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Mapping out corporations and government progress in blockchain

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Over the last couple of years, more and more corporations that are not originally blockchain-based companies are adopting a proactive approach of trying to find ways they can get involved in blockchain technology.

Since Ethereum was introduced in 2015, a  lot of companies have started working on enterprise solutions using blockchain technology. Furthermore, government agencies and other public and private entities have made proclamations about either accepting crypto as a means of payment or working on modalities of regulation or using blockchain in some aspect of their operations.

As for private companies, Facebook has been on the news for over a year with the formation of a team within its company to explore blockchain technology. Although its not yet known the progress made by the team, one of the main ideas floating around is that the company could use crypto as  means of payment for its advertisements services with formation of its own native coin. This is just speculation since we are yet to see how that puns out.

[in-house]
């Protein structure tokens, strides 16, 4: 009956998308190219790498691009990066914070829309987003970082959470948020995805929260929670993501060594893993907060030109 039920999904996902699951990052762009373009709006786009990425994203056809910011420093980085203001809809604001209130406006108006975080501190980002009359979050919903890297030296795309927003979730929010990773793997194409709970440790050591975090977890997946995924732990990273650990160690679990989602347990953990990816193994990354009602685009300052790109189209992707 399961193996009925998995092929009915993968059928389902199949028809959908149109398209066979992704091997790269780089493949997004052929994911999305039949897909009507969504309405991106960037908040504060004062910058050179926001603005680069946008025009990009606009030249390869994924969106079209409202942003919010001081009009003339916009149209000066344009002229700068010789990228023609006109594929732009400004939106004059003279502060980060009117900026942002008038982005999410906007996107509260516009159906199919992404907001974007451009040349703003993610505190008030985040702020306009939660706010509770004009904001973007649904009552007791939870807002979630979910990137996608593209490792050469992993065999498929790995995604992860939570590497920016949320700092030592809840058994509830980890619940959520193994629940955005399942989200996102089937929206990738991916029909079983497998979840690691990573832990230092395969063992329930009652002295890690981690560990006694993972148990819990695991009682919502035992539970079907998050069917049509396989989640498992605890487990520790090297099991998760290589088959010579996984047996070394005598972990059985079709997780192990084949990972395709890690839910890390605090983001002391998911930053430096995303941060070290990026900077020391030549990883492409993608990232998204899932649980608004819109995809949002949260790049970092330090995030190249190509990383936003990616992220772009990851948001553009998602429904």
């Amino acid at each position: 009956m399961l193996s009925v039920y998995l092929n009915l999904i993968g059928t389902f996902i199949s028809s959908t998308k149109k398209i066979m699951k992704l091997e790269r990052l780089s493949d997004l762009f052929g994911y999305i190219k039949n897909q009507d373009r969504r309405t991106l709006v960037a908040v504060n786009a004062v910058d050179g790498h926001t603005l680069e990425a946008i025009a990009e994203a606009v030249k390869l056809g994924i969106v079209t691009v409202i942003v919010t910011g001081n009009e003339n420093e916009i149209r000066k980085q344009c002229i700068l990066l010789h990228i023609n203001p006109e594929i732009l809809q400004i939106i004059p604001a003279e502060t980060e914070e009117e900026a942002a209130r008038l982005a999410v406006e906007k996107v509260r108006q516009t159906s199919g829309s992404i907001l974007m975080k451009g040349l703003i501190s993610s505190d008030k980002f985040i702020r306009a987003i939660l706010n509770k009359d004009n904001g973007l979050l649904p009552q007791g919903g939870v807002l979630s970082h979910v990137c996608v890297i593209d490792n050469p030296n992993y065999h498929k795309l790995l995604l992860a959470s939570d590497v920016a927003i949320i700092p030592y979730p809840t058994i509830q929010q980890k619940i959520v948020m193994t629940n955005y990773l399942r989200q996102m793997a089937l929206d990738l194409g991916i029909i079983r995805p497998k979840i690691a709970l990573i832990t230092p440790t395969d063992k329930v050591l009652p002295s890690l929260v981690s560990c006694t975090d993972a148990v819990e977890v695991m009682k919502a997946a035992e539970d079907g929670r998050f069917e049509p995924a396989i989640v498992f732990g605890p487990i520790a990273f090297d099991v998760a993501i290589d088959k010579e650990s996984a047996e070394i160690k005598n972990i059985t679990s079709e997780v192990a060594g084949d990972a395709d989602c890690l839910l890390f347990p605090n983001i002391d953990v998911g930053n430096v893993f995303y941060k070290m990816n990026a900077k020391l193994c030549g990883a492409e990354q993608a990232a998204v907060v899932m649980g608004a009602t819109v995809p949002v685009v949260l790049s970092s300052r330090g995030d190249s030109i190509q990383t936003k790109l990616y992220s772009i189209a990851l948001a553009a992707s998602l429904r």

Most of companies operating in the crypto space actually run on Amazon Web services for hosting. AWS is now exploring how it can add value to blockchain transactions. Some of the proposed solutions include: Using AWS as a foundation for blockchain technology architecture, Amazon API gateway, Amazon cloudHSM among others,

Governments, agencies and other public entities have also not been left behind. Estonia, Malta and Switzerland are some of the countries we have analyzed in the past.

In UK, The Food Standards Agency (FSA) announced in July last year that it had completed a pilot on using blockchain technology in tracking meat distribution in cattle slaughterhouse. Other agencies in UK such as Defra also claimed it was exploring how to enhance food traceability and HM land Registry exploring land registry.

USA state legislation